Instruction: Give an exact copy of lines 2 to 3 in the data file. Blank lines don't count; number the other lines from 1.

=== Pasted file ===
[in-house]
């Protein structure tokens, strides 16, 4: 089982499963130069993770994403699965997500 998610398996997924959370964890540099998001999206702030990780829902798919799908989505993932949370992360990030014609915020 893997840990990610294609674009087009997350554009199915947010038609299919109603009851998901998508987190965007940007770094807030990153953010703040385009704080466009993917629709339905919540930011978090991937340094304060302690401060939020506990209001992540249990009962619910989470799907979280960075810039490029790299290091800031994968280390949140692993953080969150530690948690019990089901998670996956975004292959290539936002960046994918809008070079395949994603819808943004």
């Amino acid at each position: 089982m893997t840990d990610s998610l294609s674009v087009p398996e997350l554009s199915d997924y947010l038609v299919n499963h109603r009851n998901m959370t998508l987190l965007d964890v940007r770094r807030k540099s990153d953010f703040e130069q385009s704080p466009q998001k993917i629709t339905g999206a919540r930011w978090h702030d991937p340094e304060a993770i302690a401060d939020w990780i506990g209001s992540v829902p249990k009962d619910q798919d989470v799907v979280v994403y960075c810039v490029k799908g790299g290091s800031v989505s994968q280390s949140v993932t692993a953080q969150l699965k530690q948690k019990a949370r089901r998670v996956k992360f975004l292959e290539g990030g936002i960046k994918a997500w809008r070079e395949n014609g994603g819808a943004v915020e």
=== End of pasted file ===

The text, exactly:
């Protein structure tokens, strides 16, 4: 089982499963130069993770994403699965997500 998610398996997924959370964890540099998001999206702030990780829902798919799908989505993932949370992360990030014609915020 893997840990990610294609674009087009997350554009199915947010038609299919109603009851998901998508987190965007940007770094807030990153953010703040385009704080466009993917629709339905919540930011978090991937340094304060302690401060939020506990209001992540249990009962619910989470799907979280960075810039490029790299290091800031994968280390949140692993953080969150530690948690019990089901998670996956975004292959290539936002960046994918809008070079395949994603819808943004």
């Amino acid at each position: 089982m893997t840990d990610s998610l294609s674009v087009p398996e997350l554009s199915d997924y947010l038609v299919n499963h109603r009851n998901m959370t998508l987190l965007d964890v940007r770094r807030k540099s990153d953010f703040e130069q385009s704080p466009q998001k993917i629709t339905g999206a919540r930011w978090h702030d991937p340094e304060a993770i302690a401060d939020w990780i506990g209001s992540v829902p249990k009962d619910q798919d989470v799907v979280v994403y960075c810039v490029k799908g790299g290091s800031v989505s994968q280390s949140v993932t692993a953080q969150l699965k530690q948690k019990a949370r089901r998670v996956k992360f975004l292959e290539g990030g936002i960046k994918a997500w809008r070079e395949n014609g994603g819808a943004v915020e």